Infographic describing the benefits of Cas14 and CasPhi for genome editing as compared to SpCas9.

Genome editing is the process researchers use to make targeted changes to an organism’s DNA (its genome). Scientists have used a variety of technologies for genome editing (see the history of genome editing here). However, since ~2012, CRISPR has made the genome editing processes much easier. CRISPR associated or “Cas” proteins drive this process. They are relatively easy to target to specific DNA sequences. They also work in many organisms.

Yet, the main Cas protein currently used for CRISPR genome editing, SpCas9, has limitations. In this post, we cover SpCas9’s limitations and how newly discovered Cas protein families, Cas14 and CasΦ, potentially overcome these limitations. We hope Cas14 and CasΦ will enable more efficient genome editing in diverse organisms and tissues.

The limitations of SpCas9

SpCas9 comes from a bacterium called Streptococcus pyogenes (hence “Sp”). S. pyogenes is a human pathogen. There is some evidence that using SpCas9 for genome editing in humans may lead to dangerous immune reactions (Ferdosi et al 2019) although other reports have questioned the importance of this finding.

In addition SpCas9 is quite large. It is 1368 amino acids (aa) long and can be difficult to fit into standard delivery vehicles (learn about CRISPR delivery here). Thus it can be hard to get SpCas9 into target cells and tissues.

Finally, SpCas9 requires the presence of a specific DNA sequence known as a “PAM” to target an adjacent sequence for genome editing. SpCas9’s PAM is 5’-NGG-3’. The need for this sequence restricts the number of sites SpCas9 can edit. This limits SpCas9’s usefulness.

Metagenomics researchers discover Cas14 and CasΦ

Given the restrictions of SpCas9, researchers have been using metagenomics to discover new Cas proteins for genome editing and other applications. You can read more about the metagenomics discovery process here. Briefly, this process makes use of DNA sequence databases sampled from many environments. Researchers sift through these sequences to find signatures of CRISPR systems. Once found, they isolate these systems and determine if they are functional. Some functional systems can later guide genome editing.

Using metagenomics techniques, our Co-Founder and CSO, Lucas Harrington, and his colleagues found and characterized Cas14. One of the members of the Cas14 protein family came from an archaeon sampled by the Banfield Lab from ground water near Rifle Colorado. Fun fact – researchers study microorganisms sampled from Rifle because it is near historical uranium and vanadium mines. By studying these microorganisms, researchers hope to understand how residual contamination from the mines affects the environment.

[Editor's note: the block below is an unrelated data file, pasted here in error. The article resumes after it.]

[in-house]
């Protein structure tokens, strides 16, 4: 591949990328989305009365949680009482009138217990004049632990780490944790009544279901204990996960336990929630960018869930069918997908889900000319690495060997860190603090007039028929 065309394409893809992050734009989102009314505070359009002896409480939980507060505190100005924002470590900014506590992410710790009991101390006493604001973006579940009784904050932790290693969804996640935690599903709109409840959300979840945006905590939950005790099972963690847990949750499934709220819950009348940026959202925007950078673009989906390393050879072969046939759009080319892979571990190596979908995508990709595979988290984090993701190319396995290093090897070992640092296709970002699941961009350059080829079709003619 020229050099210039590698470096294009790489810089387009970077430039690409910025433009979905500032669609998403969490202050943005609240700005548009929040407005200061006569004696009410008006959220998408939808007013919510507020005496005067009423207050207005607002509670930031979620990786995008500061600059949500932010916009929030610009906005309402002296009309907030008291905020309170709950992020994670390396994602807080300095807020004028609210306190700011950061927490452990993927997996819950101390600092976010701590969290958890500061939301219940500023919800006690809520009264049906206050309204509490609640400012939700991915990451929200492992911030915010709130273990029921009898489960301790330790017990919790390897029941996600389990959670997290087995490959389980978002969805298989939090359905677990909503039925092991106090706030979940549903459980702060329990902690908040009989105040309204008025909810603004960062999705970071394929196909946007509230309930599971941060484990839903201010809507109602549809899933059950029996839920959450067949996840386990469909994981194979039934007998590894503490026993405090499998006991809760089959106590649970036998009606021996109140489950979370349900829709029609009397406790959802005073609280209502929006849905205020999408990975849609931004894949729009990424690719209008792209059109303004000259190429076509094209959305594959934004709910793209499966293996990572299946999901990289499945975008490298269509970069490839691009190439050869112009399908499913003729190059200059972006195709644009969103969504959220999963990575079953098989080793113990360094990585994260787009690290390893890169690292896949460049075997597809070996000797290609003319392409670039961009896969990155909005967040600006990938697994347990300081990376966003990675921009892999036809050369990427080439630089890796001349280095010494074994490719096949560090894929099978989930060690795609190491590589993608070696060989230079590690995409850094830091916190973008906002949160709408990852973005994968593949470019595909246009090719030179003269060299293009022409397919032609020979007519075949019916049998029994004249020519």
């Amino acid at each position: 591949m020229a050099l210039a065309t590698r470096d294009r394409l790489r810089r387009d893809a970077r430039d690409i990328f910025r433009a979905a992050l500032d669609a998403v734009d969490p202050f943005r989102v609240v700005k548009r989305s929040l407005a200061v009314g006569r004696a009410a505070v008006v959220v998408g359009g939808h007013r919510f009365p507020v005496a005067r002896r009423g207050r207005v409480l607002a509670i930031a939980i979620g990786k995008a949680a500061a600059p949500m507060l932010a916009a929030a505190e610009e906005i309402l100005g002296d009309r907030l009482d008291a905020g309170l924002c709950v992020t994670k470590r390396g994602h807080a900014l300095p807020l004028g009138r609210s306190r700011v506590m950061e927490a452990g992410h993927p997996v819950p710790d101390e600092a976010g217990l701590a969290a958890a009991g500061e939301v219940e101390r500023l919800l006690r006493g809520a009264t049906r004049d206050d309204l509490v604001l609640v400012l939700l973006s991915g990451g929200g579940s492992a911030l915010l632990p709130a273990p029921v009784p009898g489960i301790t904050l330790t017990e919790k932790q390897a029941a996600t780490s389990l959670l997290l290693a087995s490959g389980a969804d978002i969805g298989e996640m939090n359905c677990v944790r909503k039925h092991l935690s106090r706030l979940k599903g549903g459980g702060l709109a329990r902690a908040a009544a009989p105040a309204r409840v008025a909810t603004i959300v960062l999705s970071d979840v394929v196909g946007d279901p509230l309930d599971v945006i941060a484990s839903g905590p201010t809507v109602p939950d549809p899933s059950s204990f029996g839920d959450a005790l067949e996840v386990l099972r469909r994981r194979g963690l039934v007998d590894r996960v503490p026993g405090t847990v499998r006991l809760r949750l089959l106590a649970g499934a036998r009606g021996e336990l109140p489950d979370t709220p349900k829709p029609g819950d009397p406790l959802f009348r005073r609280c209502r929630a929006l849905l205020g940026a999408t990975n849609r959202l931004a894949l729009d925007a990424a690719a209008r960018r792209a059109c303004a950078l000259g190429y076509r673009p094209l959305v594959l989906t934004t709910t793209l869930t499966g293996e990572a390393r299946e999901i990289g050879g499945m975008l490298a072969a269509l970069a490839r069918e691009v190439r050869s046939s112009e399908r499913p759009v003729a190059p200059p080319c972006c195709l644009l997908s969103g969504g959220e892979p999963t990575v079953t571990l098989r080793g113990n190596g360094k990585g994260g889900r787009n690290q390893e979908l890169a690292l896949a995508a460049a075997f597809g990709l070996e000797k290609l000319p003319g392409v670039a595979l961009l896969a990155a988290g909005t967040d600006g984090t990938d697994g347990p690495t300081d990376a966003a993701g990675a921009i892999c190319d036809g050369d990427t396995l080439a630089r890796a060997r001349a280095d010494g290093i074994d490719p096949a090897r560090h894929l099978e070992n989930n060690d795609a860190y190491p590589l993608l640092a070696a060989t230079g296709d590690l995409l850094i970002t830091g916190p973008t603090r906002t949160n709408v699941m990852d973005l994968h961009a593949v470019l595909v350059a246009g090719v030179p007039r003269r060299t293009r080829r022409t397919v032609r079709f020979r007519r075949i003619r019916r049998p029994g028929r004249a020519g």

Similarly, Co-Founder and Nobel Laureate Professor Jennifer Doudna and colleagues recently discovered and characterized CasΦ. This Cas protein family comes from viruses that infect bacteria, “phages.” In particular, CasΦ came from a group of phages with large genomes known as “Biggiephages”. These phages have been found in metagenomic samples from a variety of locations. It’s believed that phages use CRISPR systems to disrupt certain bacterial processes. They may also prevent other phages from infecting the same bacterial host (Al-Shayeb et al 2020).

Benefits of Cas14 and CasΦ for genome editing

As outlined in the graphic above, Cas14 and CasΦ both have beneficial properties for genome editing. These properties may make them more useful than SpCas9.

To begin with, neither Cas14 nor CasΦ comes from a human pathogen. Thus, they may be less likely than SpCas9 to trigger immune responses when used in humans.

In addition, both Cas14 and CasΦ are quite small. Members of the Cas14 family come in around 500 aa. Members of the CasΦ family are slightly larger at around 750 aa. This means proteins from both families should be easier to deliver to target tissues than SpCas9.

Finally, both Cas14 and CasΦ have less restrictive PAM requirements than SpCas9. They use T-rich sequences as PAMs. For example, one of CasΦ’s PAMs is 5’-TBN-3’ (where B is G,T, or C). These loose PAM requirements open more DNA sequences to genome editing by Cas14 and CasΦ thus making them more useful than SpCas9.

Using Cas14 and CasΦ

You can learn about some of the many applications of genome editing in healthcare and crops in the linked blog posts. We hope these proteins will make it easier to achieve a variety of biotechnological goals and we’re looking for partners! If you’d like to partner with us to develop Cas14 or CasΦ for a particular application, please reach out via the form found on our Partner Page.